Re:Why? (1)

Richard_at_work (517087) | more than 7 years ago | (#18332069)

The OOo source code set comes to 259MB - thats an extra 259MB Dell has to copy, an extra 259MB that is wasted on the customer hard disk, or 259MB that Dell has to account for in its bandwidth build if it supplies an FTP server.

In short, its an extra hassle that Dell would have to satisfy.

Re:Why? (1)

j-pimp (177072) | more than 7 years ago | (#18332319)

The OOo source code set comes to 259MB - thats an extra 259MB Dell has to copy, an extra 259MB that is wasted on the customer hard disk, or 259MB that Dell has to account for in its bandwidth build if it supplies an FTP server.

In short, its an extra hassle that Dell would have to satisfy.

On an 80 gig hard drive that 259 megs is trivial. Considering that the machines are probably RIS installed, the time to copy over another 259 megs is trivial, and dell has the option of putting thes ource on ftp or cd as well.

The average user that would use this, is one that went with the Corel office package previously. So the bottom line question for Dell is how much money they stand to lose for not reselling Corel office, and if they can recover the income lost by not including a demo of Corel Snapfire on new desktops by lets say additional kickback from google if they include picasso as well as the google toolbar.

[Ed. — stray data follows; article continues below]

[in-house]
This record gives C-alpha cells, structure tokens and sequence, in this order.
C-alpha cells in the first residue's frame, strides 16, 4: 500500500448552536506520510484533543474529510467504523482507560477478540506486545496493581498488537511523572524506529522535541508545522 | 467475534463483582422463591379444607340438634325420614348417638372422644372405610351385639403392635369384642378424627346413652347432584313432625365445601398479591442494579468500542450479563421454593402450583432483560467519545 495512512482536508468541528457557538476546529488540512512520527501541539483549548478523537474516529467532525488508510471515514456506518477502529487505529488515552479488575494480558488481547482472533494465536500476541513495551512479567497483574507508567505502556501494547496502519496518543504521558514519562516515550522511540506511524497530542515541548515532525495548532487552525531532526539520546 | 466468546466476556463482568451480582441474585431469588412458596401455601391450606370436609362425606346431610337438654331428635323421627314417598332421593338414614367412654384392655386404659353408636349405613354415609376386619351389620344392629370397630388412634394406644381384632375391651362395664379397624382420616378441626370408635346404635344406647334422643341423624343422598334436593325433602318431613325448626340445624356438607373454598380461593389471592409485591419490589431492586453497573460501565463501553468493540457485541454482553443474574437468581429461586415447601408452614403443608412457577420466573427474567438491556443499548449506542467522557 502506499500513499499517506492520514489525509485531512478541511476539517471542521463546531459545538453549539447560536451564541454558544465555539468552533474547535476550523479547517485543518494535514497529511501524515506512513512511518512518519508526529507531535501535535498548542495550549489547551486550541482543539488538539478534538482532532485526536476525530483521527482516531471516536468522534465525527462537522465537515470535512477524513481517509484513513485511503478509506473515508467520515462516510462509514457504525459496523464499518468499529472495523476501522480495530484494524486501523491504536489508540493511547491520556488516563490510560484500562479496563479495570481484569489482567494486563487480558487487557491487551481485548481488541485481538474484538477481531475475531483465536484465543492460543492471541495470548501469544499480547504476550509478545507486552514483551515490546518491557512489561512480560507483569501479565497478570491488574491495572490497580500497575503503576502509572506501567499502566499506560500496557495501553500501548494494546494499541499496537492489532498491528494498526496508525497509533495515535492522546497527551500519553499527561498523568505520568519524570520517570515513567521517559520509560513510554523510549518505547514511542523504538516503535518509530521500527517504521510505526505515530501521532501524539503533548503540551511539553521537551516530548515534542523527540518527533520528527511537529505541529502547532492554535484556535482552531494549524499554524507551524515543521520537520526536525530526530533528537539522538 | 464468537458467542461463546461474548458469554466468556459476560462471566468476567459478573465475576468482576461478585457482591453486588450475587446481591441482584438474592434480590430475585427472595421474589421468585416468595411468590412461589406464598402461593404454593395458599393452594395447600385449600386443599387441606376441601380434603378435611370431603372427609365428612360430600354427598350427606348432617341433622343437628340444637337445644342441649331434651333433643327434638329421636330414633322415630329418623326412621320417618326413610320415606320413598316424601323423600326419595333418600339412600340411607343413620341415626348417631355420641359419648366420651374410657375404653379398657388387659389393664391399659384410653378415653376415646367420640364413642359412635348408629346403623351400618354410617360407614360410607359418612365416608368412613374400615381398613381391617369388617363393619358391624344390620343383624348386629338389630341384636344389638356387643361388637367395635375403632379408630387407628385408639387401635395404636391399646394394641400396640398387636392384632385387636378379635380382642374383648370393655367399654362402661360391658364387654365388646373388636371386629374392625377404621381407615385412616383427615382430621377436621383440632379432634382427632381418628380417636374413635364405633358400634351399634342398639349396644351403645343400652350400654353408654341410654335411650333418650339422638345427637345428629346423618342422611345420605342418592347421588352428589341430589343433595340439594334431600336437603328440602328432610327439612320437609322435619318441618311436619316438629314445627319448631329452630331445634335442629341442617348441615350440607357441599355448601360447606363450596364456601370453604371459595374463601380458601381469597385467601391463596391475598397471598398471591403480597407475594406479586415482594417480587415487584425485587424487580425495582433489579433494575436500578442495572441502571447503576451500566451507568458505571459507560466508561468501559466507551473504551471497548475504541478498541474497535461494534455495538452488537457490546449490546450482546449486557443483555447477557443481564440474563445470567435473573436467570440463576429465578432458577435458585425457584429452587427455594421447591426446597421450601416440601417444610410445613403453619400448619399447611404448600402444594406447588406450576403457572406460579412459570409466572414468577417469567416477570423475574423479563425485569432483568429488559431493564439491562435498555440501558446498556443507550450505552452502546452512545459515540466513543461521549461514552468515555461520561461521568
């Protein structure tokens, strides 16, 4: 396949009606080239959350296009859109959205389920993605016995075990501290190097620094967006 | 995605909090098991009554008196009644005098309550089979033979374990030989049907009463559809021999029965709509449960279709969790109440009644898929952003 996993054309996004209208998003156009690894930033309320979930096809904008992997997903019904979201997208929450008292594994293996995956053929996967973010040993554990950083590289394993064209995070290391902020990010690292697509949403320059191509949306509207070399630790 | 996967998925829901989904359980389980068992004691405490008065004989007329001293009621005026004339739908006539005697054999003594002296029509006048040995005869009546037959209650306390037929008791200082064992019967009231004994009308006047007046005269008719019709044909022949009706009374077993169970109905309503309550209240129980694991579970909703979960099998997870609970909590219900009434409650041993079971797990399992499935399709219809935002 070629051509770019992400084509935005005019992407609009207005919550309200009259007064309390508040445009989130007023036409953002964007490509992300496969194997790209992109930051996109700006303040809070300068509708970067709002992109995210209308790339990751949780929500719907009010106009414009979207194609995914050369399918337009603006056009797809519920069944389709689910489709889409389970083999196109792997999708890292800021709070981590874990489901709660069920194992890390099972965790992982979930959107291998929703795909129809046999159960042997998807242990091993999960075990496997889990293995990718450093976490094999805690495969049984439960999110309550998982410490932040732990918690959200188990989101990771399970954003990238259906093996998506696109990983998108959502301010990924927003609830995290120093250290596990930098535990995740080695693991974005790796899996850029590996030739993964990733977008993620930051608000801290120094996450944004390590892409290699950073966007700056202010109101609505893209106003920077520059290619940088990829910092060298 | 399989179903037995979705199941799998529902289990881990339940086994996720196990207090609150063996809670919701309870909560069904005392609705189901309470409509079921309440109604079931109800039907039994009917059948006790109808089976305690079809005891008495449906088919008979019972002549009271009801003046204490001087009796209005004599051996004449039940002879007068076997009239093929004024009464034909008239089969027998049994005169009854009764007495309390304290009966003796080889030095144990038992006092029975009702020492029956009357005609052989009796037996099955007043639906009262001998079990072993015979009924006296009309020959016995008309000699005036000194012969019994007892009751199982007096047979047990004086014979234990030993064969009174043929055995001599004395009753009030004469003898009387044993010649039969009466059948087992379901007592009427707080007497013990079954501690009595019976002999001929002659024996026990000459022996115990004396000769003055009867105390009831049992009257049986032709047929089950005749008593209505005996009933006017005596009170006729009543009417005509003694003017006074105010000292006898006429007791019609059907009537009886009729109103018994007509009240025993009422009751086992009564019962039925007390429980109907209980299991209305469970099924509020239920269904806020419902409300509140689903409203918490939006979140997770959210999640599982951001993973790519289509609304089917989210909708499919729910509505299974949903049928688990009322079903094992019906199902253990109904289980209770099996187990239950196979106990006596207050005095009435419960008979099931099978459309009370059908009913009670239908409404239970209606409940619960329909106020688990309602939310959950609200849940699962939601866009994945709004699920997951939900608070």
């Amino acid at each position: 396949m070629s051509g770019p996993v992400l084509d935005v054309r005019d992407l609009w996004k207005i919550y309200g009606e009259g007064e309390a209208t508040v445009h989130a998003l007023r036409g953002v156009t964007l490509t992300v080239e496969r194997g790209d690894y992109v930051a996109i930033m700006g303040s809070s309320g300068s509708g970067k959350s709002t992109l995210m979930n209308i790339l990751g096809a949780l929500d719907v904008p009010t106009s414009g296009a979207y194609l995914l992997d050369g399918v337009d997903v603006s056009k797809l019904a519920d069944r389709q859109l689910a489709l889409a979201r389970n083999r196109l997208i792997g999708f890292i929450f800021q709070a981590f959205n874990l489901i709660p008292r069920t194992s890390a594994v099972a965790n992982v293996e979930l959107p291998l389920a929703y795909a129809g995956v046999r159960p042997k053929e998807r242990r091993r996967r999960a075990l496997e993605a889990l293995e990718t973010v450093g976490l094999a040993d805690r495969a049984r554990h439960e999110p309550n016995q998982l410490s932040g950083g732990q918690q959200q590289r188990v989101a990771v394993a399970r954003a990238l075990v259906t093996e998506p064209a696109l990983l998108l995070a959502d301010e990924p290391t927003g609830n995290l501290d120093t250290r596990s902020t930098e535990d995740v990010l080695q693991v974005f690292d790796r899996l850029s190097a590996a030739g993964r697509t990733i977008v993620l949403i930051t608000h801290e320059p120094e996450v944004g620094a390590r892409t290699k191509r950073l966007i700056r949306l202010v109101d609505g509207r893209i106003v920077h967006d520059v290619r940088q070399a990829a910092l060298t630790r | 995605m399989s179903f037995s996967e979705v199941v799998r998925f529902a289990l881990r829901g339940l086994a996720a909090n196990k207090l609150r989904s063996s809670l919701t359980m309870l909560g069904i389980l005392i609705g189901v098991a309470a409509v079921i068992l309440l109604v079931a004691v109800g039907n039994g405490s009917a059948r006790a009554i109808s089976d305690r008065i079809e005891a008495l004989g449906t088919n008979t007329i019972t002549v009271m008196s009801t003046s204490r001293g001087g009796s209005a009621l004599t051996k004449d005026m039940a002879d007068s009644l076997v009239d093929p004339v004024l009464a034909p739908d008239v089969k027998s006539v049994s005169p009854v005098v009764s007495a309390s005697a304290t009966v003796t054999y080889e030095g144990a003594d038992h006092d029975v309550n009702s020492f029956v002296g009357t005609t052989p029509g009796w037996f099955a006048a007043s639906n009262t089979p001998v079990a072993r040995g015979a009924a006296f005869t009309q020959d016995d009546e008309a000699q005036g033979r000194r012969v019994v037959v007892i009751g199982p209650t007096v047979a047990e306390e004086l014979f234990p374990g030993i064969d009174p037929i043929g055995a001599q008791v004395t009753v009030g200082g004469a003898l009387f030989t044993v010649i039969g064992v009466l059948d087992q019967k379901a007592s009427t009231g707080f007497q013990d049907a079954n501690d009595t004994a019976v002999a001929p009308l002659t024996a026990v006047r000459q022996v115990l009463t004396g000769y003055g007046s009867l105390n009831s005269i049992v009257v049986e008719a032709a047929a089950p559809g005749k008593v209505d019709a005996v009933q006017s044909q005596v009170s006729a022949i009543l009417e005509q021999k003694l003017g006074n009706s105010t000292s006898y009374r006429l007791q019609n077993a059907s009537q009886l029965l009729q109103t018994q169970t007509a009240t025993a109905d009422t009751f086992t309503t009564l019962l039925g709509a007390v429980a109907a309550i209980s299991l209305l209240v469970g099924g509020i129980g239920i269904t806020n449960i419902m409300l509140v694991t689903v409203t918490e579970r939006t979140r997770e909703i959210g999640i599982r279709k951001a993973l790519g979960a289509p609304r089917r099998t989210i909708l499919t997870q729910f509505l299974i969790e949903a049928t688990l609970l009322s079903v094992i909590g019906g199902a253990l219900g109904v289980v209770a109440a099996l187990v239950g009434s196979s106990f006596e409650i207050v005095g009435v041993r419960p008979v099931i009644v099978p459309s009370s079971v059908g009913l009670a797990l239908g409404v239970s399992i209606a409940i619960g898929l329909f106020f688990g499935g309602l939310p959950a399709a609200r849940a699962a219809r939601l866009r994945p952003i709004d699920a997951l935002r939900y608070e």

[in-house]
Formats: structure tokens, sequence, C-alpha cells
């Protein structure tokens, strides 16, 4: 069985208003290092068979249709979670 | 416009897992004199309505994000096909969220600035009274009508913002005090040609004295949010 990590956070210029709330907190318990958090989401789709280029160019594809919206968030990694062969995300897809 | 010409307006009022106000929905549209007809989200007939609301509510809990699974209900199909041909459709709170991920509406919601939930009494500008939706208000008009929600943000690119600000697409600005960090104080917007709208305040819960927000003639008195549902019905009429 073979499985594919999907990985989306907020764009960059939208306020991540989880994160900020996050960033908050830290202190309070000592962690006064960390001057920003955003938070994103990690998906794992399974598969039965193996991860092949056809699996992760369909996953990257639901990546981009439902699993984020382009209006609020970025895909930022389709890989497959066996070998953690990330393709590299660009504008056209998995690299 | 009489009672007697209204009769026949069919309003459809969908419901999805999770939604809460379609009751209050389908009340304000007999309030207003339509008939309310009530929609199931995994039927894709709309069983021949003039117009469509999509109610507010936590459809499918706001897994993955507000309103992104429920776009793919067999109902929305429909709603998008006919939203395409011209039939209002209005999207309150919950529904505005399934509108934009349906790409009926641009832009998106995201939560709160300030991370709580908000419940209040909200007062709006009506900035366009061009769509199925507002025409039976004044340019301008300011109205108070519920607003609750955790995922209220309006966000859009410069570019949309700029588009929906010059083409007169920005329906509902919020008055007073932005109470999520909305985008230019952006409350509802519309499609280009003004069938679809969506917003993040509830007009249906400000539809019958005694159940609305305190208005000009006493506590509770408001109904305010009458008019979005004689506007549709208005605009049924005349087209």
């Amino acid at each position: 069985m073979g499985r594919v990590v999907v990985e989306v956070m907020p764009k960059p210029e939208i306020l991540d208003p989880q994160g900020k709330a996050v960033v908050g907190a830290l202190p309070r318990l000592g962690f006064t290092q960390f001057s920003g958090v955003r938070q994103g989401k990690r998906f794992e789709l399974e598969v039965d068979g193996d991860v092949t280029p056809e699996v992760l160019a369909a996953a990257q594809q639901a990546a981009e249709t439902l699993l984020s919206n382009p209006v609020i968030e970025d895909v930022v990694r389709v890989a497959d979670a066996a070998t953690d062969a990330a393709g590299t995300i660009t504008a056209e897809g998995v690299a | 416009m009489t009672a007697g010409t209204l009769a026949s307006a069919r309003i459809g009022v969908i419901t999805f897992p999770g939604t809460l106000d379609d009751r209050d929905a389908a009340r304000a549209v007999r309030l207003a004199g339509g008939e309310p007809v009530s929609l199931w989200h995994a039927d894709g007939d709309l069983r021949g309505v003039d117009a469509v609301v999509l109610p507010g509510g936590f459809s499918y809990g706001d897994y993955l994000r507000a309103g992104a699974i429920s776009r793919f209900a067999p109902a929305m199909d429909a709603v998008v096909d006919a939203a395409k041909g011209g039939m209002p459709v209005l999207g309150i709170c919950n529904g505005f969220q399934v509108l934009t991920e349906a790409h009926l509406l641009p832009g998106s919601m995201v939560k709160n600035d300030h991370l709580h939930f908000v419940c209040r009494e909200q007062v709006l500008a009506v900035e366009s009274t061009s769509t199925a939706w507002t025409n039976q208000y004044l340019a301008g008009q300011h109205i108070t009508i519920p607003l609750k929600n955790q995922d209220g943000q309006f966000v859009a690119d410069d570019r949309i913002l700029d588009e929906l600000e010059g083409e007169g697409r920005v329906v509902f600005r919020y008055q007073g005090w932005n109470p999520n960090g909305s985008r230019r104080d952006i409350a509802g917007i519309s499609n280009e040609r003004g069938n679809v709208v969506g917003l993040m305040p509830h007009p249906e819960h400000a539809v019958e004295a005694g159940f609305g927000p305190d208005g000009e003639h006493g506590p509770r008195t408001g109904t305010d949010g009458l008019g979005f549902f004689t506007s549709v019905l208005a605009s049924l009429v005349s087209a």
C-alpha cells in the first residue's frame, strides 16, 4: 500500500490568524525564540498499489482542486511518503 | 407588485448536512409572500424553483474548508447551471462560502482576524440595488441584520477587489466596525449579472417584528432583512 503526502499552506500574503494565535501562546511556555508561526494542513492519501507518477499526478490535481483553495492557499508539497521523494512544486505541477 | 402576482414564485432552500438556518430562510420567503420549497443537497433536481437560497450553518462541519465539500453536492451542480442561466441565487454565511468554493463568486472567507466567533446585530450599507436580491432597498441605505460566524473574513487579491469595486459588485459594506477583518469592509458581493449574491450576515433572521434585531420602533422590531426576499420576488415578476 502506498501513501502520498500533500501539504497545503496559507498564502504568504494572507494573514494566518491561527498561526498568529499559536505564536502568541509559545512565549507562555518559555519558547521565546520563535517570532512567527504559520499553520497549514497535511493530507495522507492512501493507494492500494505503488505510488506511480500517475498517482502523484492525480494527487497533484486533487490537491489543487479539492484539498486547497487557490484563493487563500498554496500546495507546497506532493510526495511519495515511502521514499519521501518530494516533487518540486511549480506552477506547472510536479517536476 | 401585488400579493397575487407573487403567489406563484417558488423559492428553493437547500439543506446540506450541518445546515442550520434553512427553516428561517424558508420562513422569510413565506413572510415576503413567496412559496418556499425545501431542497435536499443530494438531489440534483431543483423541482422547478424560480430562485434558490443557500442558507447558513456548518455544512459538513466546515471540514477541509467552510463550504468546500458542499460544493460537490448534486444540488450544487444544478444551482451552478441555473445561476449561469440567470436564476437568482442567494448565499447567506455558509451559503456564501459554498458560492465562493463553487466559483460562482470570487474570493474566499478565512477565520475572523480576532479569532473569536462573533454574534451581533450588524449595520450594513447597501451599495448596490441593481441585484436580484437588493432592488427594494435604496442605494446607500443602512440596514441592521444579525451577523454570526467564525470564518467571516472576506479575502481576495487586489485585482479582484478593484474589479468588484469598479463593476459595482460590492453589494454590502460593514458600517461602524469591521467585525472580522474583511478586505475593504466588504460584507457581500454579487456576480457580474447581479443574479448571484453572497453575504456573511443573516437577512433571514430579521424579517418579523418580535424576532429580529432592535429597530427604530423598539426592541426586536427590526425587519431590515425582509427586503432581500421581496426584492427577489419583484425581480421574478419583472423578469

Re:Why? (1)

CastrTroy (595695) | more than 7 years ago | (#18332413)

Like I said, the traffic could be minimal. They could even charge for the cost of the bandwidth. I'm sure they could support the traffic they'd generate on at $7.95 a month dreamhost account. The expense would be minimal.

Re:Why? (1)

shaitand (626655) | more than 7 years ago | (#18332547)

Actually as long as they distribute the stock openoffice they can just point customers to an existing repository.

Re:Why? (4, Insightful)

aputerguy (692233) | more than 7 years ago | (#18331741)

It's obvious -- Dell makes more money *selling* MS Office then *giving* away OpenOffice.

Even when the customer doesn't buy MS Office up front, you can be sure that MS pays Dell for every "60-day trial" version which comes installed on most PCs nowadays. Even if MS didn't unfairly retaliate, giving away OO would take away from subscribers buying or upgrading to paid MS Office so Dell would inevitably get less of a commission back from MS.

On the other hand adding a preloaded OO is unlikely to shift share to Dell so not much upside -- particularly, since the relatively small minority of users who consider this as a factor could easily download it themselves.

Plus supporting OO would add support costs.

So, while I would love personally to see more OO, I don't see the business case from Dell's perspective

Re:Why? (1)

truthsearch (249536) | more than 7 years ago | (#18331789)

Branding. I've been saying for years that Dell and those who compete with Dell could take a Linux distro and brand it with their logo. If they make their own distro or even just their own version of OpenOffice they can co-brand and it and get more customer loyalty. Also, if Dell is in more control of the whole package (instead of just re-distributing Microsoft software) they can produce a better product. That's part of Apple's niche, but someone like Dell could easily do the same by using open source.